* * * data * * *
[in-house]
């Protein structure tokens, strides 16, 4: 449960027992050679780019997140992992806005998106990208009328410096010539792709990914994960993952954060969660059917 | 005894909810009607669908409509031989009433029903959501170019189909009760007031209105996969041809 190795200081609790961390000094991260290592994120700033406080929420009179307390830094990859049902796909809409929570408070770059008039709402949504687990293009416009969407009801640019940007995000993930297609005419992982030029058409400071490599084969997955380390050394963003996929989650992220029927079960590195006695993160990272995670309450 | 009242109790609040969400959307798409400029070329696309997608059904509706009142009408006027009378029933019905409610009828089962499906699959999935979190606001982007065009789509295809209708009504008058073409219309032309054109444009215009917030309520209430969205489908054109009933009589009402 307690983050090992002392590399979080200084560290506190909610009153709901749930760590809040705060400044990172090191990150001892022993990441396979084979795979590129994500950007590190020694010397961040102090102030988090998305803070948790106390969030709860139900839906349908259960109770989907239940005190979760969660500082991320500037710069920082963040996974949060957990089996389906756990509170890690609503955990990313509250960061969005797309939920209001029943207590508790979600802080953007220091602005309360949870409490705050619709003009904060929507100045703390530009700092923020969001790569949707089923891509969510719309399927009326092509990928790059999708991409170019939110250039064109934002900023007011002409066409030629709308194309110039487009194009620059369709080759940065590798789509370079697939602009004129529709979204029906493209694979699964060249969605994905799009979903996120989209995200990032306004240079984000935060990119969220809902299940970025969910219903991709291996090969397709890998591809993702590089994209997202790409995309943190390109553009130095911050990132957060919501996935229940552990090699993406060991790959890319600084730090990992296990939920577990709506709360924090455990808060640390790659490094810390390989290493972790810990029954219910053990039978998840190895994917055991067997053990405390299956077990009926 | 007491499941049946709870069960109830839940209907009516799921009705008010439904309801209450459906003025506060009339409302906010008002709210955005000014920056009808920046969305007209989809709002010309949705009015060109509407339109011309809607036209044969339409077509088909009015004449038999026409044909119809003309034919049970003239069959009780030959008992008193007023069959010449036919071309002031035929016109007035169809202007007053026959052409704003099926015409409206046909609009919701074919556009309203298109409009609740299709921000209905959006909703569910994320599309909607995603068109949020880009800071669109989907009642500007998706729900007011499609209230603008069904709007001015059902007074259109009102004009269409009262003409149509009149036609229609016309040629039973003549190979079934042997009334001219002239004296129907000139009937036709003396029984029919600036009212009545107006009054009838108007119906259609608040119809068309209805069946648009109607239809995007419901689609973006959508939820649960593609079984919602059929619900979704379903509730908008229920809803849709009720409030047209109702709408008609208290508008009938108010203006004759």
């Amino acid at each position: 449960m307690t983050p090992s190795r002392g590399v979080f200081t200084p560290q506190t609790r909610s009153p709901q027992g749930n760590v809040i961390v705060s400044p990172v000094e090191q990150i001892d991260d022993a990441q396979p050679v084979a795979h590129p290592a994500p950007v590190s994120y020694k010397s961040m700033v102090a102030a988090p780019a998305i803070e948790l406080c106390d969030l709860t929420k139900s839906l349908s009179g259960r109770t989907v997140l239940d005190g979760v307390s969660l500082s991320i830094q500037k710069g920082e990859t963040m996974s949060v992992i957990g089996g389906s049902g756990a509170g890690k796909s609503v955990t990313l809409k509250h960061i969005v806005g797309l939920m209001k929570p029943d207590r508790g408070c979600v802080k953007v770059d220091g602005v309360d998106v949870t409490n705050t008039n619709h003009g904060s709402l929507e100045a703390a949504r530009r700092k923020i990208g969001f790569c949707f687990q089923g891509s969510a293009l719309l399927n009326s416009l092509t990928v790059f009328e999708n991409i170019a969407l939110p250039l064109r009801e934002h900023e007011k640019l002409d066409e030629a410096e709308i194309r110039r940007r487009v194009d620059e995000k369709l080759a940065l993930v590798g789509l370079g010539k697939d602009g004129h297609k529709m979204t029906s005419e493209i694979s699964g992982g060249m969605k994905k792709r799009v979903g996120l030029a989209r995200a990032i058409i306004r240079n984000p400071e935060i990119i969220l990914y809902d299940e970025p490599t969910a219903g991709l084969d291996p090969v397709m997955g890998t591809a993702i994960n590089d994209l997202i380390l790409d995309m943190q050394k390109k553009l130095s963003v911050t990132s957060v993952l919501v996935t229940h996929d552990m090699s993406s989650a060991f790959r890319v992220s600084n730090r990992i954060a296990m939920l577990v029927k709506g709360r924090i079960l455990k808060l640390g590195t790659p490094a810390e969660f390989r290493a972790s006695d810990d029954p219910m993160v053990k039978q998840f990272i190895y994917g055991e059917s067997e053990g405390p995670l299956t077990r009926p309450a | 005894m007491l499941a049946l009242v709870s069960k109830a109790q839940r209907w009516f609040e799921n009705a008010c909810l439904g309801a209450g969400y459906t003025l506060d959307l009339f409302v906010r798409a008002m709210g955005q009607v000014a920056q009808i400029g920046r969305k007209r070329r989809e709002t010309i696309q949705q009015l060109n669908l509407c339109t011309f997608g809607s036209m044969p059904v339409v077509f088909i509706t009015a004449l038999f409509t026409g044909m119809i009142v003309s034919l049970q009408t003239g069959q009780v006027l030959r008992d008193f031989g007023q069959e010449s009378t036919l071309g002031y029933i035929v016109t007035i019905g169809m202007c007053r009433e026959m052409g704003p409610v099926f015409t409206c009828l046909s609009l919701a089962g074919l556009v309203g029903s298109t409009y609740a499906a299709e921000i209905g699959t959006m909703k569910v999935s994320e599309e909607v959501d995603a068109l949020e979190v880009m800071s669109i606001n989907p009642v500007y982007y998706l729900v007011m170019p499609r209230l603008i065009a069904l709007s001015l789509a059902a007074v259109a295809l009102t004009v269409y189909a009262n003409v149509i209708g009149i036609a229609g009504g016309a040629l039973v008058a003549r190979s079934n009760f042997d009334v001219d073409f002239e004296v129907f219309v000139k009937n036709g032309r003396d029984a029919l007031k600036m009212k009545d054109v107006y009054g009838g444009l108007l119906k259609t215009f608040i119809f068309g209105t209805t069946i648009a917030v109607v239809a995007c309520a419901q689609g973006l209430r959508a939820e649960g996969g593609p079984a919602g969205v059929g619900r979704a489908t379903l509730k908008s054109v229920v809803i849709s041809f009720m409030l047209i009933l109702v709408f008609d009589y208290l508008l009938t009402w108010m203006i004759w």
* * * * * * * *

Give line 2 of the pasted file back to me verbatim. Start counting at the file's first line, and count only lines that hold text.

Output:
């Protein structure tokens, strides 16, 4: 449960027992050679780019997140992992806005998106990208009328410096010539792709990914994960993952954060969660059917 | 005894909810009607669908409509031989009433029903959501170019189909009760007031209105996969041809 190795200081609790961390000094991260290592994120700033406080929420009179307390830094990859049902796909809409929570408070770059008039709402949504687990293009416009969407009801640019940007995000993930297609005419992982030029058409400071490599084969997955380390050394963003996929989650992220029927079960590195006695993160990272995670309450 | 009242109790609040969400959307798409400029070329696309997608059904509706009142009408006027009378029933019905409610009828089962499906699959999935979190606001982007065009789509295809209708009504008058073409219309032309054109444009215009917030309520209430969205489908054109009933009589009402 307690983050090992002392590399979080200084560290506190909610009153709901749930760590809040705060400044990172090191990150001892022993990441396979084979795979590129994500950007590190020694010397961040102090102030988090998305803070948790106390969030709860139900839906349908259960109770989907239940005190979760969660500082991320500037710069920082963040996974949060957990089996389906756990509170890690609503955990990313509250960061969005797309939920209001029943207590508790979600802080953007220091602005309360949870409490705050619709003009904060929507100045703390530009700092923020969001790569949707089923891509969510719309399927009326092509990928790059999708991409170019939110250039064109934002900023007011002409066409030629709308194309110039487009194009620059369709080759940065590798789509370079697939602009004129529709979204029906493209694979699964060249969605994905799009979903996120989209995200990032306004240079984000935060990119969220809902299940970025969910219903991709291996090969397709890998591809993702590089994209997202790409995309943190390109553009130095911050990132957060919501996935229940552990090699993406060991790959890319600084730090990992296990939920577990709506709360924090455990808060640390790659490094810390390989290493972790810990029954219910053990039978998840190895994917055991067997053990405390299956077990009926 | 007491499941049946709870069960109830839940209907009516799921009705008010439904309801209450459906003025506060009339409302906010008002709210955005000014920056009808920046969305007209989809709002010309949705009015060109509407339109011309809607036209044969339409077509088909009015004449038999026409044909119809003309034919049970003239069959009780030959008992008193007023069959010449036919071309002031035929016109007035169809202007007053026959052409704003099926015409409206046909609009919701074919556009309203298109409009609740299709921000209905959006909703569910994320599309909607995603068109949020880009800071669109989907009642500007998706729900007011499609209230603008069904709007001015059902007074259109009102004009269409009262003409149509009149036609229609016309040629039973003549190979079934042997009334001219002239004296129907000139009937036709003396029984029919600036009212009545107006009054009838108007119906259609608040119809068309209805069946648009109607239809995007419901689609973006959508939820649960593609079984919602059929619900979704379903509730908008229920809803849709009720409030047209109702709408008609208290508008009938108010203006004759």